Originally a full-time preschool teacher, Dr. Rene Hackney now holds a Master?s in school psychology and a PhD. in developmental psychology from George Mason University. She trained at the Developmental Clinic at Children?s National Medical Center and for the public schools, teaching in parenting programs at each. She has also acted as a consultant to several area preschools.
For the last four years, Dr. Hackney has owned and lectured for Parenting Playgroups, Inc, a parenting resource center and preschool classroom in Alexandria Virginia. She has offered workshops to a wide
range of parent, teacher and social work groups during this time.
Workshop topics include eight hours on positive discipline techniques, five hours on early academic issues and common issues such as sibling rivalry and potty training. All workshops provide well researched lecture, in-class practice and open discussion time. Additionally she hosts a monthly parenting focused book club and fun play programs to introduce the preschool setting to young families.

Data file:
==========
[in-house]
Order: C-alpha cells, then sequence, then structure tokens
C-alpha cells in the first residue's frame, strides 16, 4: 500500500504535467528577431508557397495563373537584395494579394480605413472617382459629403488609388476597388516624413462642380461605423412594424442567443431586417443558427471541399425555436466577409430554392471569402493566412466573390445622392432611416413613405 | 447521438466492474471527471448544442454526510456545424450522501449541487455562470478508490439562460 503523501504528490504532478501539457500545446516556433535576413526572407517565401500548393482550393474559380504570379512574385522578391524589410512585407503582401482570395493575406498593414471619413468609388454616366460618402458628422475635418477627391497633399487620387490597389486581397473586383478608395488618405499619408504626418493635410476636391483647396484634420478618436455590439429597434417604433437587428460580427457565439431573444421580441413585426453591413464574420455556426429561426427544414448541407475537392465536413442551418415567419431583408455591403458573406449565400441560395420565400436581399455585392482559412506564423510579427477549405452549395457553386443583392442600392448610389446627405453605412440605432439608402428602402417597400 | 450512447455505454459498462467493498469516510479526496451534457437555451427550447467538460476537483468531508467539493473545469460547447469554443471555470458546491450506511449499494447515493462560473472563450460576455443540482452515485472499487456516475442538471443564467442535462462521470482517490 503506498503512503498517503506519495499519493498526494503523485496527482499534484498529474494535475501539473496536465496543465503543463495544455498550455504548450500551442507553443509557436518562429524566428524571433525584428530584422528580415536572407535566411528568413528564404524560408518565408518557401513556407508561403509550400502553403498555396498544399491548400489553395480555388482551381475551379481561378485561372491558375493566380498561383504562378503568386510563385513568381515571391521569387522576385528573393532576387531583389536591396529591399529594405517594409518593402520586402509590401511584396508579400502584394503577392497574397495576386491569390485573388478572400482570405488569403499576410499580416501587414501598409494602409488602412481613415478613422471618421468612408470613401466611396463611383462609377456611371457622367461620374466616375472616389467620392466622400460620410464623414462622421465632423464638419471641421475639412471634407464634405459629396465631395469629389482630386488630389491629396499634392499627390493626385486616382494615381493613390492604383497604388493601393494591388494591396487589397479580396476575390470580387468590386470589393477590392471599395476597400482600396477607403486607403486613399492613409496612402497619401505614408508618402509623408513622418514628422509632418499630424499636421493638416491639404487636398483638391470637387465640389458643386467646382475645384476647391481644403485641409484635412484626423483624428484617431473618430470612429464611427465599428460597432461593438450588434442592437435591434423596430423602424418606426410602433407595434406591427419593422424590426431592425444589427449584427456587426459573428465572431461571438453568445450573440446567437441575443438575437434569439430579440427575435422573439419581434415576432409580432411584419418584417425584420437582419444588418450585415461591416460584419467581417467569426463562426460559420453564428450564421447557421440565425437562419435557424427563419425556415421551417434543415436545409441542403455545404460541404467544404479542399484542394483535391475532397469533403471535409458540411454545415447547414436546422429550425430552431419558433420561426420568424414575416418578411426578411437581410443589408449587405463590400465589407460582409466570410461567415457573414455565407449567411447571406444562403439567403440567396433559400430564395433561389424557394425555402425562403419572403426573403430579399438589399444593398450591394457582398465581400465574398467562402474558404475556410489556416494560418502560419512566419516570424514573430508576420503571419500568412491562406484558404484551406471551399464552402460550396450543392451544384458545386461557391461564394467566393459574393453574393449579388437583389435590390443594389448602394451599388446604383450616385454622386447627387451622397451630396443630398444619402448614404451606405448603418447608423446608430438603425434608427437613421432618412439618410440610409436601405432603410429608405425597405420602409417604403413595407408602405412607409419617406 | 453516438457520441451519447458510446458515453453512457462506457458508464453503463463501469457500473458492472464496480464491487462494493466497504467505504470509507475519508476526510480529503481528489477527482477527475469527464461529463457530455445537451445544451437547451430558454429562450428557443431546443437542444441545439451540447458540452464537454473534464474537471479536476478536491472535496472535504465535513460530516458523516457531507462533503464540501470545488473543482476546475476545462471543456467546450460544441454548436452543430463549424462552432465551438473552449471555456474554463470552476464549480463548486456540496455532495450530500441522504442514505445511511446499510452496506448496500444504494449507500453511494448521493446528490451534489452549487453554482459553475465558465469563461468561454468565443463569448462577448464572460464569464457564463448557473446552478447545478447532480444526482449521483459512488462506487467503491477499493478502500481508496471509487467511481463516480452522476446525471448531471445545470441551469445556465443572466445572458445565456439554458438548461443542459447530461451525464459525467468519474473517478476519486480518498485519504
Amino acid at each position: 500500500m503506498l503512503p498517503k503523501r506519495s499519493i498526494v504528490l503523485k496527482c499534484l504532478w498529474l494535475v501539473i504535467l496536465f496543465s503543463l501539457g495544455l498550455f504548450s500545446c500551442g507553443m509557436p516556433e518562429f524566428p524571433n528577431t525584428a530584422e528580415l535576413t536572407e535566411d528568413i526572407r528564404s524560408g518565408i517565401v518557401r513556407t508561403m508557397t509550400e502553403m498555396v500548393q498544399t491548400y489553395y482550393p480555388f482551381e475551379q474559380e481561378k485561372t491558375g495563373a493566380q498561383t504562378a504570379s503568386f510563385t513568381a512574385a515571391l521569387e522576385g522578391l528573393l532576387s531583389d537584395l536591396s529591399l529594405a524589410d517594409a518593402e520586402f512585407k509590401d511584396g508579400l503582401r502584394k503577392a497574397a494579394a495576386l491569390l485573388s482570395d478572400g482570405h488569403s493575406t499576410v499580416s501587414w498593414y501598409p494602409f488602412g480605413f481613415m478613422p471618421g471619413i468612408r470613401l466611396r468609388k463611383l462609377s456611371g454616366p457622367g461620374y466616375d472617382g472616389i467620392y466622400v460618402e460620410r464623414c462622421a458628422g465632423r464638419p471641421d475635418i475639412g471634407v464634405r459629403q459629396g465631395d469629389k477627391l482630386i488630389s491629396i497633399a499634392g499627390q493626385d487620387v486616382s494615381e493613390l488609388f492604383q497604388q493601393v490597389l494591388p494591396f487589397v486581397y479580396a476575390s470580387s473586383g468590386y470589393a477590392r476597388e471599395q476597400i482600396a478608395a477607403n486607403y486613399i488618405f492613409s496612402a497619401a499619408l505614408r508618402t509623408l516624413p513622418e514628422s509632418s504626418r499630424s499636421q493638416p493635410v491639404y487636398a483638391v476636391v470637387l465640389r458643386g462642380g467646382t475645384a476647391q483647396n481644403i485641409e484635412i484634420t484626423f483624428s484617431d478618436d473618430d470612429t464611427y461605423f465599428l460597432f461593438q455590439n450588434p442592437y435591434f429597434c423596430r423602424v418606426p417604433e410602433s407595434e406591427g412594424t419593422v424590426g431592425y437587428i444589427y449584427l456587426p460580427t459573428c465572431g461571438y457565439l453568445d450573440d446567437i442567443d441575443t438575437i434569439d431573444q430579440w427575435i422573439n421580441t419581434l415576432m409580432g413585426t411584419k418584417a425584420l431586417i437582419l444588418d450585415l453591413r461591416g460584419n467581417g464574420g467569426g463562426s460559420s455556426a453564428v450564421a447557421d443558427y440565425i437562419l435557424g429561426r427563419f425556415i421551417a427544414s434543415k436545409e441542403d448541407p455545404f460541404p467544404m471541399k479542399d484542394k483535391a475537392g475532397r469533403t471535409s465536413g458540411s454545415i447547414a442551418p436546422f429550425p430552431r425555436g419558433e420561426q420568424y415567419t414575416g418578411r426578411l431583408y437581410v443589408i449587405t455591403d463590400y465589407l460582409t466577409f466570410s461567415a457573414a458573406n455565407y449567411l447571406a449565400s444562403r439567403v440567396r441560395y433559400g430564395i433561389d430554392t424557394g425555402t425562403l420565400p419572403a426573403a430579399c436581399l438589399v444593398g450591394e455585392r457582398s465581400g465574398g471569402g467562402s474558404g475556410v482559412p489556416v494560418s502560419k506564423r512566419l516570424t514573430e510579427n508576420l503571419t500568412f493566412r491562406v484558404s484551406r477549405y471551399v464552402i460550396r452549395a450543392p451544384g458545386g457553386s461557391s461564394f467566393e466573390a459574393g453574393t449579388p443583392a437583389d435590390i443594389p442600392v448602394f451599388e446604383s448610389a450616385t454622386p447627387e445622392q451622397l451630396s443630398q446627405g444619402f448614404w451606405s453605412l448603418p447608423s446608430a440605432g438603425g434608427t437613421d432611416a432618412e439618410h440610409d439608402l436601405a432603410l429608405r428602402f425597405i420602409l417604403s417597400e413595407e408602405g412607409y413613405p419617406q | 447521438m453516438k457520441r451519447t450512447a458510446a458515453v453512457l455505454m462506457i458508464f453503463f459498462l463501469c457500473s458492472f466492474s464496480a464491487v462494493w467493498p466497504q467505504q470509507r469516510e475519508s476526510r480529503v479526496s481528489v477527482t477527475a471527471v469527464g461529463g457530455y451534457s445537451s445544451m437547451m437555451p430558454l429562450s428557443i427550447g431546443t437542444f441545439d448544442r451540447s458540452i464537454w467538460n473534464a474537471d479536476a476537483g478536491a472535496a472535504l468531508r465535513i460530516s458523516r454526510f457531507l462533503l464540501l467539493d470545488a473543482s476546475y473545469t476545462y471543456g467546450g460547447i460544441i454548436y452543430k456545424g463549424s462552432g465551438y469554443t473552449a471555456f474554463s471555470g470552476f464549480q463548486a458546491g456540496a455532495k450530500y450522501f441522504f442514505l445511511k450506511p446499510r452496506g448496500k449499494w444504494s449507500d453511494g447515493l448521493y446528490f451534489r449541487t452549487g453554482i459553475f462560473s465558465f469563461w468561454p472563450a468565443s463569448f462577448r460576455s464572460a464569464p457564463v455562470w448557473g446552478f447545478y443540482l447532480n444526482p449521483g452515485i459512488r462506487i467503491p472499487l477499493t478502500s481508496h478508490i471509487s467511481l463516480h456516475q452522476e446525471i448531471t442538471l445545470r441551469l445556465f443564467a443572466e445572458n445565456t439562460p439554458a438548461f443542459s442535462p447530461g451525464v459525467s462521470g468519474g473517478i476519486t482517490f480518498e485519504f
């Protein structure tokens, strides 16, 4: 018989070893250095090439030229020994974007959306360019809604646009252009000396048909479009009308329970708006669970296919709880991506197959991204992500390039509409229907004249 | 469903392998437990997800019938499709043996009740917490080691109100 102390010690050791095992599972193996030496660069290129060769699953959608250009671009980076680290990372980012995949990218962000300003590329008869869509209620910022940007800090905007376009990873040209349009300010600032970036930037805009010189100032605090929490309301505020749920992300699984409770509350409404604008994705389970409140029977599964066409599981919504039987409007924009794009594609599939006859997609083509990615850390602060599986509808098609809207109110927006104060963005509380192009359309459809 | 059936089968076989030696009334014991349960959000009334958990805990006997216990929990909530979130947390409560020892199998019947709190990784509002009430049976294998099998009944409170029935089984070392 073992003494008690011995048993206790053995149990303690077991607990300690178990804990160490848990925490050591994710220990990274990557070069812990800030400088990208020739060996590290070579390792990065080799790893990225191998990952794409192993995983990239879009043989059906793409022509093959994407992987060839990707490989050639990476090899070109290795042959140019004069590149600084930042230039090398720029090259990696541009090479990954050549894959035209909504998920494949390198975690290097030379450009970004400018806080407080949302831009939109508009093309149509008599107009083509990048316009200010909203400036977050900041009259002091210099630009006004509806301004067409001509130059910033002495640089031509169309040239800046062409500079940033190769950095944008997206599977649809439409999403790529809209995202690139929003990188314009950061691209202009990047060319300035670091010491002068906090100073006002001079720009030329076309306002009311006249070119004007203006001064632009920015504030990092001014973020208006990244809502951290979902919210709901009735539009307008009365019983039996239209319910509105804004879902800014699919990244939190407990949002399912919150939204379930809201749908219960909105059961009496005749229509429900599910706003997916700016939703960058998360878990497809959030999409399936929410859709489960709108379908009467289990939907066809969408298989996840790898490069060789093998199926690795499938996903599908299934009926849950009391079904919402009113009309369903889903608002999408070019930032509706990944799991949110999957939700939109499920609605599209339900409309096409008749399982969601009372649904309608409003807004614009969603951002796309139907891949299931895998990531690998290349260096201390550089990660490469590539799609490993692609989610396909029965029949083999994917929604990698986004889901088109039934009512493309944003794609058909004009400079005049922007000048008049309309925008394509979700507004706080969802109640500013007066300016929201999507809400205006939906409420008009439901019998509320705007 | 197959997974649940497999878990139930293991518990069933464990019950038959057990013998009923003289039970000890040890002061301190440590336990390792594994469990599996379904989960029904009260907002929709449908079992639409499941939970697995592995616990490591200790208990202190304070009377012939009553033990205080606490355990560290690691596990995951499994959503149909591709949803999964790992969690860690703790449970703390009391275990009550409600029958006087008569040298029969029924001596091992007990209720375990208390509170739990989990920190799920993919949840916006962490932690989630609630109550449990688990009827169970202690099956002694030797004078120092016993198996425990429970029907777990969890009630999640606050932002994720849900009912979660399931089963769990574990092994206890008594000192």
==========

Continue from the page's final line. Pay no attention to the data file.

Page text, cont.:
Dr. Hackney is married and has two young children of her own.
Host:What is the High/Scope approach?
Rene Hackney: High/Scope is a Piagetian term where it is really based on science and in language development for young children in that assuming that children learn best when they have hands on experience that if they can actually manipulate in and use the things that they are learning about they will have a much deeper understanding. It also incorporates something called Plan, Do, Review where children are introduced to a topic before it happens such as if they are going to be learning about the farm, they will read books about the farm and they will have a farm place set in there and then they will go do where they go visit the farm and then they review and they talk about all those things they learned about the farm. So, children are getting that vocabulary before, during and after. That Plan, Do, Review is just we built in to every cycle throughout the day. So if they are sitting before a circle time, the teacher might say, Well, Johnny what do you planned to do today? and go around the circle and ask everyone their plans, then while they are doing center time she will walk around and say, Look at you, you are building your blocks and she will comment on what they are doing, so they have got the plan and the do. Then the review is where the teacher sits back at circle time and says, What did you do at center time? The children are again getting their vocabulary before, during and after. They are going to have a richer understanding of those activities.